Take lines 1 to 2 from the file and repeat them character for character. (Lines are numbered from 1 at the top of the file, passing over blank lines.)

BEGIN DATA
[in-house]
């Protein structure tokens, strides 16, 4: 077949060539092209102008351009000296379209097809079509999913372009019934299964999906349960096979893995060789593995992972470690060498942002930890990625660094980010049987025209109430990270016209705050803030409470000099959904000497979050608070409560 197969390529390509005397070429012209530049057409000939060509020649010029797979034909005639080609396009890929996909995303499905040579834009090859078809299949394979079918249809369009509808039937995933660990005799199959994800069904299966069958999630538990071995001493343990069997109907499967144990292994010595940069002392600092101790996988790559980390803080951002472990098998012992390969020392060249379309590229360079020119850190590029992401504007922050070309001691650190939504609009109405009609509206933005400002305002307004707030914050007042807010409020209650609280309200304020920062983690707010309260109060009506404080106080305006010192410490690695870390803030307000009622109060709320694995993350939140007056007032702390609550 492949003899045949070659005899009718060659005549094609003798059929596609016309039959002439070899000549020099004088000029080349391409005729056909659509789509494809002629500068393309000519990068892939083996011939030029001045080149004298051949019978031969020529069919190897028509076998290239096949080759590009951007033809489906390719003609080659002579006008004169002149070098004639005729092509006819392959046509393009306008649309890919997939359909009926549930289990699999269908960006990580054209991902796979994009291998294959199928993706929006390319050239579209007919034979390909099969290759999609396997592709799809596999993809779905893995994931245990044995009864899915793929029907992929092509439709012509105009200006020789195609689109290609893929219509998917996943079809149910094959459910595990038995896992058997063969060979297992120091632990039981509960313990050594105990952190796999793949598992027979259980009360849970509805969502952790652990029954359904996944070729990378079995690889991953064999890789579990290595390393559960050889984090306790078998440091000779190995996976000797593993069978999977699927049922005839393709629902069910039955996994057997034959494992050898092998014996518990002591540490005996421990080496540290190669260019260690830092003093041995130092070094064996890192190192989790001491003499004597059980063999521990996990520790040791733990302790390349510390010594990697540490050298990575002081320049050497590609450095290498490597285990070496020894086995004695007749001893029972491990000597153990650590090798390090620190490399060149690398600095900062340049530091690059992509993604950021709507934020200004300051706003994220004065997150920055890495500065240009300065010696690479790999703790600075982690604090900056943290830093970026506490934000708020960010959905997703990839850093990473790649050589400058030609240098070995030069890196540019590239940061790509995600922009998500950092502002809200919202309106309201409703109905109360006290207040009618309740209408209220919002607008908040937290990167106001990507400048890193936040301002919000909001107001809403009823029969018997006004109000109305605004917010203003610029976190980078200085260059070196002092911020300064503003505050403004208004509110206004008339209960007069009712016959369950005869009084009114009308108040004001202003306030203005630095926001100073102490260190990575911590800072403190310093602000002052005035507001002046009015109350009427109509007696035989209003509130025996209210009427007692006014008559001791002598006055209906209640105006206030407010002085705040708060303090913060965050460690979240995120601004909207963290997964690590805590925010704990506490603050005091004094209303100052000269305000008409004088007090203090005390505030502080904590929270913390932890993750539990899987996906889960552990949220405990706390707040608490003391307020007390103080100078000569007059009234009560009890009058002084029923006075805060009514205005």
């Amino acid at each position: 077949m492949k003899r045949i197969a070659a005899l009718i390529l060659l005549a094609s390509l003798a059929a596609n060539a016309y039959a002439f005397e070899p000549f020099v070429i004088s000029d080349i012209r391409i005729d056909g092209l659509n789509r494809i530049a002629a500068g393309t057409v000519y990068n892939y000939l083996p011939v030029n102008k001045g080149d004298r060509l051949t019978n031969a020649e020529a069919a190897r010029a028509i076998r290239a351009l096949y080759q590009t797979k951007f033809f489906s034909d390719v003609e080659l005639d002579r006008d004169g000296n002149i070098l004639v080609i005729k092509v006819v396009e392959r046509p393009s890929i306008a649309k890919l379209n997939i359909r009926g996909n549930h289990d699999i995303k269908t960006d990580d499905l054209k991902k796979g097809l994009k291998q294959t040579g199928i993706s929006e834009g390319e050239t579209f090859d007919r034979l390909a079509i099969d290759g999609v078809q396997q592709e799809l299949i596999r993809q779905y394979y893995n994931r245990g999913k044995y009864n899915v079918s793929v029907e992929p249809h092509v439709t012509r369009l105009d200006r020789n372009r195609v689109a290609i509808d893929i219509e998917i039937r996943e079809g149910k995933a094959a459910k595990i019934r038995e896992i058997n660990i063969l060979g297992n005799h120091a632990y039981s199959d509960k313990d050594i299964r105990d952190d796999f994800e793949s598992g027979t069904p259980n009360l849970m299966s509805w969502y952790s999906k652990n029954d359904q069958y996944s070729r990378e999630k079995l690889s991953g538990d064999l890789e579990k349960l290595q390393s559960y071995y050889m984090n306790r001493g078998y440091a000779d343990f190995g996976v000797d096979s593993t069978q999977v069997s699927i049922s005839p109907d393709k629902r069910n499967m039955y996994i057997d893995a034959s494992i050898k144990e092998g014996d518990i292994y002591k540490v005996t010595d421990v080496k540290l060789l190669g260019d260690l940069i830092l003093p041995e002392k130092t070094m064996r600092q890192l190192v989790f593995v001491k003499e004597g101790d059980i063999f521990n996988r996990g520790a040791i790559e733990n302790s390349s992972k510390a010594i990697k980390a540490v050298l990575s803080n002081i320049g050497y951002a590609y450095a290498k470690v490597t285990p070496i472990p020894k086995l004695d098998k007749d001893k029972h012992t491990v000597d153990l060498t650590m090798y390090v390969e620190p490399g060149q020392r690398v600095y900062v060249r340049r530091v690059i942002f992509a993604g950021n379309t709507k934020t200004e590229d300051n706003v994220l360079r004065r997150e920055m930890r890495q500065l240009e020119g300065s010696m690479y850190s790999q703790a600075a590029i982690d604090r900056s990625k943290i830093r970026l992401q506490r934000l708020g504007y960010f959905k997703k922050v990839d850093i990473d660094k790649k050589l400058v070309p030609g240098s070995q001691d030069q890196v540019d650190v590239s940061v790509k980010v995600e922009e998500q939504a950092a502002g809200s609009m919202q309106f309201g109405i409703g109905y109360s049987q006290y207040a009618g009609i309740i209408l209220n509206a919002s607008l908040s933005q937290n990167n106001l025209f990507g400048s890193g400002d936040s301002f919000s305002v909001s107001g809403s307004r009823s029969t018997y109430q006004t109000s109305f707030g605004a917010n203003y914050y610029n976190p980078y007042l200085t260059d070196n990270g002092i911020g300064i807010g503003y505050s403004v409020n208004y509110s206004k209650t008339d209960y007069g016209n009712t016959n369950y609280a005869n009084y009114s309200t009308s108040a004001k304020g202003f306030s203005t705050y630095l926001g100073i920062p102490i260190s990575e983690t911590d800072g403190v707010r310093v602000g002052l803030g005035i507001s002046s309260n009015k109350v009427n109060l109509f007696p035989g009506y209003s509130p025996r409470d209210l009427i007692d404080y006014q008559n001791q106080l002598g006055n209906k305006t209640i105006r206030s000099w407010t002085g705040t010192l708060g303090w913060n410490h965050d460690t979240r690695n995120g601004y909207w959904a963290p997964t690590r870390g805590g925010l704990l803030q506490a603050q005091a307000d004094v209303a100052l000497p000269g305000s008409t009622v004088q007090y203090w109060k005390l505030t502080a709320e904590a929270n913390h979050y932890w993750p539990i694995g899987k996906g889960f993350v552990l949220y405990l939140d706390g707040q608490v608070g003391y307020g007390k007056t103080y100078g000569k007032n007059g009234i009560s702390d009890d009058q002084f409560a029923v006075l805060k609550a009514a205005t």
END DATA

[in-house]
């Protein structure tokens, strides 16, 4: 077949060539092209102008351009000296379209097809079509999913372009019934299964999906349960096979893995060789593995992972470690060498942002930890990625660094980010049987025209109430990270016209705050803030409470000099959904000497979050608070409560 197969390529390509005397070429012209530049057409000939060509020649010029797979034909005639080609396009890929996909995303499905040579834009090859078809299949394979079918249809369009509808039937995933660990005799199959994800069904299966069958999630538990071995001493343990069997109907499967144990292994010595940069002392600092101790996988790559980390803080951002472990098998012992390969020392060249379309590229360079020119850190590029992401504007922050070309001691650190939504609009109405009609509206933005400002305002307004707030914050007042807010409020209650609280309200304020920062983690707010309260109060009506404080106080305006010192410490690695870390803030307000009622109060709320694995993350939140007056007032702390609550 492949003899045949070659005899009718060659005549094609003798059929596609016309039959002439070899000549020099004088000029080349391409005729056909659509789509494809002629500068393309000519990068892939083996011939030029001045080149004298051949019978031969020529069919190897028509076998290239096949080759590009951007033809489906390719003609080659002579006008004169002149070098004639005729092509006819392959046509393009306008649309890919997939359909009926549930289990699999269908960006990580054209991902796979994009291998294959199928993706929006390319050239579209007919034979390909099969290759999609396997592709799809596999993809779905893995994931245990044995009864899915793929029907992929092509439709012509105009200006020789195609689109290609893929219509998917996943079809149910094959459910595990038995896992058997063969060979297992120091632990039981509960313990050594105990952190796999793949598992027979259980009360849970509805969502952790652990029954359904996944070729990378079995690889991953064999890789579990290595390393559960050889984090306790078998440091000779190995996976000797593993069978999977699927049922005839393709629902069910039955996994057997034959494992050898092998014996518990002591540490005996421990080496540290190669260019260690830092003093041995130092070094064996890192190192989790001491003499004597059980063999521990996990520790040791733990302790390349510390010594990697540490050298990575002081320049050497590609450095290498490597285990070496020894086995004695007749001893029972491990000597153990650590090798390090620190490399060149690398600095900062340049530091690059992509993604950021709507934020200004300051706003994220004065997150920055890495500065240009300065010696690479790999703790600075982690604090900056943290830093970026506490934000708020960010959905997703990839850093990473790649050589400058030609240098070995030069890196540019590239940061790509995600922009998500950092502002809200919202309106309201409703109905109360006290207040009618309740209408209220919002607008908040937290990167106001990507400048890193936040301002919000909001107001809403009823029969018997006004109000109305605004917010203003610029976190980078200085260059070196002092911020300064503003505050403004208004509110206004008339209960007069009712016959369950005869009084009114009308108040004001202003306030203005630095926001100073102490260190990575911590800072403190310093602000002052005035507001002046009015109350009427109509007696035989209003509130025996209210009427007692006014008559001791002598006055209906209640105006206030407010002085705040708060303090913060965050460690979240995120601004909207963290997964690590805590925010704990506490603050005091004094209303100052000269305000008409004088007090203090005390505030502080904590929270913390932890993750539990899987996906889960552990949220405990706390707040608490003391307020007390103080100078000569007059009234009560009890009058002084029923006075805060009514205005």